My father was a spruiker. At the juncture of each road,
he pulled his wagon to the side and spilled out all his load.
His wagon, heavy-laden, contained such treasures that
he knew he would sell something. He had his spiel down flat.
He had an old pump organ whose callithumpian tunes
filled the air with music from the treetops to the dunes.
People came from miles away to see what caused the din,
then grouped around the wagon to see what was within.
This commenced the distribution of all my papa’s treasures:
clothes and pans and furbelows and other worldly pleasures:
squeezeboxes and vases and women’s pantaloons,
chamber pots and laces and inflatable pontoons.
Pre-loved dolls for little girls and balls for little boys.
Jump ropes, checkers, building blocks, assorted wind-up toys.
Tobacco plugs for Grandpa and canning jars for Gran.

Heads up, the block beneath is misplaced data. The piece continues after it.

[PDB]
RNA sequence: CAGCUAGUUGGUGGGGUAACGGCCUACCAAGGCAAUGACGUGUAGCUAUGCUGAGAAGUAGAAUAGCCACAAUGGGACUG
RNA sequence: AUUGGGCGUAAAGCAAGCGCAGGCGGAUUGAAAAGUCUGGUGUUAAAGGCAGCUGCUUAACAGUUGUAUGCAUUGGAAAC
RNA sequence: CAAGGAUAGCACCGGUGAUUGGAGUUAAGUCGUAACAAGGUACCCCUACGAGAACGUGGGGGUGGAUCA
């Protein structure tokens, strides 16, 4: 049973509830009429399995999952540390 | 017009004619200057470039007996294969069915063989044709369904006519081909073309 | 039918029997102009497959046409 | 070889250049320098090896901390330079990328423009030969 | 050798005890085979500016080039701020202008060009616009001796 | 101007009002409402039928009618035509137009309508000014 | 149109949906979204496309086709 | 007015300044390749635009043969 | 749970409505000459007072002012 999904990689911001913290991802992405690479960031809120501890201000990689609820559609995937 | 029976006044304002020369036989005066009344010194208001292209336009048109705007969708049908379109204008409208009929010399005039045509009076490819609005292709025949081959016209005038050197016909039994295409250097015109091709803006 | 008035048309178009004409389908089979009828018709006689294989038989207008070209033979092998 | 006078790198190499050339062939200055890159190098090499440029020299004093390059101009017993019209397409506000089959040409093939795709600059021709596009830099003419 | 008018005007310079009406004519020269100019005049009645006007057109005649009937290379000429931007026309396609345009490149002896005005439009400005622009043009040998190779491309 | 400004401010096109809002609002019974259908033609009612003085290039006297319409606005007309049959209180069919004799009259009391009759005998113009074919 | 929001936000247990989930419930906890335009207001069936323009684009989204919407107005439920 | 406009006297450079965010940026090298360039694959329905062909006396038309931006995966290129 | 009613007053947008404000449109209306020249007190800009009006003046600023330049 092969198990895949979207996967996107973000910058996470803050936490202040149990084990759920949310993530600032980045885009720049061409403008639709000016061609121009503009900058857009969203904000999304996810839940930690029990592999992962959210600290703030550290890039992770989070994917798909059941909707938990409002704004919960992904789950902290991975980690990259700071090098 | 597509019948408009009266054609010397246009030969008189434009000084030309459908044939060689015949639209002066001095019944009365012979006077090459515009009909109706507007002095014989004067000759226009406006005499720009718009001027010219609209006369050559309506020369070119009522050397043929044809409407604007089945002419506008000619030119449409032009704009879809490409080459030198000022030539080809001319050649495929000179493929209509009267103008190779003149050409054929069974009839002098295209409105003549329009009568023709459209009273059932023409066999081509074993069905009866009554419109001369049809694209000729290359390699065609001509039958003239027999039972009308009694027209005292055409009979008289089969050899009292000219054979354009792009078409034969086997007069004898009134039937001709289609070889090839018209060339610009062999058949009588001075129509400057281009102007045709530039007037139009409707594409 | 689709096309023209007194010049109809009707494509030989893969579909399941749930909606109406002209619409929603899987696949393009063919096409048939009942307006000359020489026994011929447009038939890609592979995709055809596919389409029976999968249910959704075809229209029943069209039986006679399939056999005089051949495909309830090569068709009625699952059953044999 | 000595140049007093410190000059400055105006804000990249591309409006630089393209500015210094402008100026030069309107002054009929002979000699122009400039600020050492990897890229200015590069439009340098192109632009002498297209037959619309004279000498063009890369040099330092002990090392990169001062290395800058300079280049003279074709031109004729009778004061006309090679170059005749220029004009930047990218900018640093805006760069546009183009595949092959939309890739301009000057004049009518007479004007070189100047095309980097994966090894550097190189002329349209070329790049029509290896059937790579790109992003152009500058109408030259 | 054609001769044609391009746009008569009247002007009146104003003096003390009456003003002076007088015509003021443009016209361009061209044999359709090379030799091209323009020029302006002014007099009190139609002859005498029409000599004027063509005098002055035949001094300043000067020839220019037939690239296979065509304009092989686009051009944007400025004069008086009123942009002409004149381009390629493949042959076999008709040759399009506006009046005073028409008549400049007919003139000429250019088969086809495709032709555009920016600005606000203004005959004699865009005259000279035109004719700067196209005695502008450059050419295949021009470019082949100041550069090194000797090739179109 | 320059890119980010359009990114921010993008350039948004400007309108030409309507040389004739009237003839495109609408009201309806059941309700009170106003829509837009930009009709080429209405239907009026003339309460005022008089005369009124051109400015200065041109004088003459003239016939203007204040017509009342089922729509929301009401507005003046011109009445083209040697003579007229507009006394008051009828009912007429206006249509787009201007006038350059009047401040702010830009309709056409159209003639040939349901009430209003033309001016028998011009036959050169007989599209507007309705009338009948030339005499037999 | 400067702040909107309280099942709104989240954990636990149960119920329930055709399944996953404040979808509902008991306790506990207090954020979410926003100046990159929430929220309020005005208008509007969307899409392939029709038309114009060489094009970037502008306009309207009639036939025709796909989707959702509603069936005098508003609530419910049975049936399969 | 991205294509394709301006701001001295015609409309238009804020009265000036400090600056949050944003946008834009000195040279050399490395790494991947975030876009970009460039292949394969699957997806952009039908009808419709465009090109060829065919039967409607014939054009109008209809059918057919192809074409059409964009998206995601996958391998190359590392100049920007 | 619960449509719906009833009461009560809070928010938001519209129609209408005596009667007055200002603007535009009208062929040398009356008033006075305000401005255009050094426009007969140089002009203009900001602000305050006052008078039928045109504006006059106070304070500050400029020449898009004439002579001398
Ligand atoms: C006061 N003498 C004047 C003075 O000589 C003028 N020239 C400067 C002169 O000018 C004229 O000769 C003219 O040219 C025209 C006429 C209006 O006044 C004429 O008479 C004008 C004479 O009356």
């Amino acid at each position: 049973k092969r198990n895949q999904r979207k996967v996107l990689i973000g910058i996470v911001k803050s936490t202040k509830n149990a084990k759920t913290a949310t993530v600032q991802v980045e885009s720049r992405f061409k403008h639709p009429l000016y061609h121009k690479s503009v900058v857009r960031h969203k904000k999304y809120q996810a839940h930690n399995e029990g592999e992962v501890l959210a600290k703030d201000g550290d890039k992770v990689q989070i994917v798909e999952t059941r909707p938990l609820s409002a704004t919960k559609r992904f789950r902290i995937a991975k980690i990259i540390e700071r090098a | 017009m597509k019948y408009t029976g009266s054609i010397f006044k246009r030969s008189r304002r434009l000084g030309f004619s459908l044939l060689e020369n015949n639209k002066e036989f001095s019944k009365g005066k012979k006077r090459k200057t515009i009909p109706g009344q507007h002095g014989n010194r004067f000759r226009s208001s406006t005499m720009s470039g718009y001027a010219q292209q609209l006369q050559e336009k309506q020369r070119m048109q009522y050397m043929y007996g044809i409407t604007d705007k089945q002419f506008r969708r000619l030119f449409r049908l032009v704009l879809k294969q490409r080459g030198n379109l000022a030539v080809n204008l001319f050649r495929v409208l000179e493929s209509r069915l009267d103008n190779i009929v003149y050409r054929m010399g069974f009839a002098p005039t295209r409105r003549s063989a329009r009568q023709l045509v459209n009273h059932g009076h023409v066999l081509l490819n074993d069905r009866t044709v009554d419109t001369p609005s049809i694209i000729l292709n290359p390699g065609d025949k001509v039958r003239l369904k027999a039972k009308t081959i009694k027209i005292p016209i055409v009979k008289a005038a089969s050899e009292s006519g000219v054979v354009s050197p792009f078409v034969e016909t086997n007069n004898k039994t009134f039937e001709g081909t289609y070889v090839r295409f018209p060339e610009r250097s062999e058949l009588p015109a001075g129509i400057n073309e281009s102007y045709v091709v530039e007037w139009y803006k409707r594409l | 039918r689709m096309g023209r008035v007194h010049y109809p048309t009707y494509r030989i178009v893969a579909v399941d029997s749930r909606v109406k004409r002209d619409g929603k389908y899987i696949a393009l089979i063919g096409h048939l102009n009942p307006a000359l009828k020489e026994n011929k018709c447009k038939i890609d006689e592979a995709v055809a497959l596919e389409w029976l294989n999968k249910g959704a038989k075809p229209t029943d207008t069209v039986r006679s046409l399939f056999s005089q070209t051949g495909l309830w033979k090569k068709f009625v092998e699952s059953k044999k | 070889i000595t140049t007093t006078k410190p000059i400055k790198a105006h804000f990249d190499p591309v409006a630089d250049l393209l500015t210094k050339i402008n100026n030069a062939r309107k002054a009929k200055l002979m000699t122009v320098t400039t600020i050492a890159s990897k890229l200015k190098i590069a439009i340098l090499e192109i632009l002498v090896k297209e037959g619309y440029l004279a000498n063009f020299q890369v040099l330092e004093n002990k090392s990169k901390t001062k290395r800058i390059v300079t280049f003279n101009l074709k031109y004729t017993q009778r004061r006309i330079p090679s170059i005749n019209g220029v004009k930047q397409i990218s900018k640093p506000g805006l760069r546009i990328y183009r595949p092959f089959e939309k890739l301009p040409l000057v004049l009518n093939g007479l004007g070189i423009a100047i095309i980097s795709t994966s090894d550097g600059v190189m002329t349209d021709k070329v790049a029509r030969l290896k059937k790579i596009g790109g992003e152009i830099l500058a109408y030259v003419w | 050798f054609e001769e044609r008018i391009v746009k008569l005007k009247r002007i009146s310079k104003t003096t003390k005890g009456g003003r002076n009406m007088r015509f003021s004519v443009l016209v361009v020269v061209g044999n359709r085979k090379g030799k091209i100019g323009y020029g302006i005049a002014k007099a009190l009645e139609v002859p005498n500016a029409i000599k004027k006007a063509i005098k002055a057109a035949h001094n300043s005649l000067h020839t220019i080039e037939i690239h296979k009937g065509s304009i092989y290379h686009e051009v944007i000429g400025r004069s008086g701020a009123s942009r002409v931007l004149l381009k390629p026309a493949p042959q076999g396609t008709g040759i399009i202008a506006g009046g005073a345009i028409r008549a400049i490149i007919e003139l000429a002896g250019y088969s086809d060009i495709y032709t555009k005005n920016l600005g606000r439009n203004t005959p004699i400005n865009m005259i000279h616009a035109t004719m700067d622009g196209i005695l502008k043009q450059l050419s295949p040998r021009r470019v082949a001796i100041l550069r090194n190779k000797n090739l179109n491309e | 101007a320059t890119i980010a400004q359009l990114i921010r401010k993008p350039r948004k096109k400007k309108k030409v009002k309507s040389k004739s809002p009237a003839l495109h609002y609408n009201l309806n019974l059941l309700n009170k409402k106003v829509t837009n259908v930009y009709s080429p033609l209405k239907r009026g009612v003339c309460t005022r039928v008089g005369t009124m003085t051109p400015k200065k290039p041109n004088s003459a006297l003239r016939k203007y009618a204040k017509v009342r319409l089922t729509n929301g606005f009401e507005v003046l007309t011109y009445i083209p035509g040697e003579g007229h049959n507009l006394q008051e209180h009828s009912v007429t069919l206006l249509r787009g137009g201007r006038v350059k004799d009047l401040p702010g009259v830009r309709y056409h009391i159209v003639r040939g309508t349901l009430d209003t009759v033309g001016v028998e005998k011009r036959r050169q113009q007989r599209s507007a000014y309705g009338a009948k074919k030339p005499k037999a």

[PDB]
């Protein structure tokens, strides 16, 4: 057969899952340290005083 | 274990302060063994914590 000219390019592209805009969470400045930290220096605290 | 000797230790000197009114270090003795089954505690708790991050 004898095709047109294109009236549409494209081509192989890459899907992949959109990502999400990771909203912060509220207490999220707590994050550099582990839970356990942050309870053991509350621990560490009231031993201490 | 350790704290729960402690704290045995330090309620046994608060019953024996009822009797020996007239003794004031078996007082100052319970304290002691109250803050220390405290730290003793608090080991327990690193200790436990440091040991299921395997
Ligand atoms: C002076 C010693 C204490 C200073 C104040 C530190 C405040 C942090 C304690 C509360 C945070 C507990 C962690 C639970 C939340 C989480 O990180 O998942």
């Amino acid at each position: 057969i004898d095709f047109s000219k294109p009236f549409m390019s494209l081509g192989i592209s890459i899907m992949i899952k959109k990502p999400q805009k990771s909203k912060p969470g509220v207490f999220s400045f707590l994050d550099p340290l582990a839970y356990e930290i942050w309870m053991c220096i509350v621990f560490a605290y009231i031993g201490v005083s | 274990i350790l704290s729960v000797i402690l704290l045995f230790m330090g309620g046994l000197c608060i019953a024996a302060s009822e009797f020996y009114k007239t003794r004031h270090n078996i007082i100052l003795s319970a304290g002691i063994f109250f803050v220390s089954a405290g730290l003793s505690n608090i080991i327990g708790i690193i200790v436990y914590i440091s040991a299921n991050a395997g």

Corsets for vain ladies to decrease their middle span.
Bridles for one’s horses and ropes to lead their cows.
Chicken feed and saddles and feeding trays for sows.
There was hardly anything that wagon did not hold,
and my father’s selling spiel was loud and brash and bold.
“Huzzah huzzah, huzzzah!” he’d call out to the crowd,
his bounty spread for viewing and touching was allowed.
Everything available–all that you could see
except for one thing on the wagon seat, and that small girl was me!!!!
spruiker noun at spruik verb. DEFINITIONS1. 1. (Australian English) someone who tries to persuade people to buy something, use a service, etc often in a dishonest or exaggerated way.
Callithumpian refers to a band of discordant instruments or a noisy parade.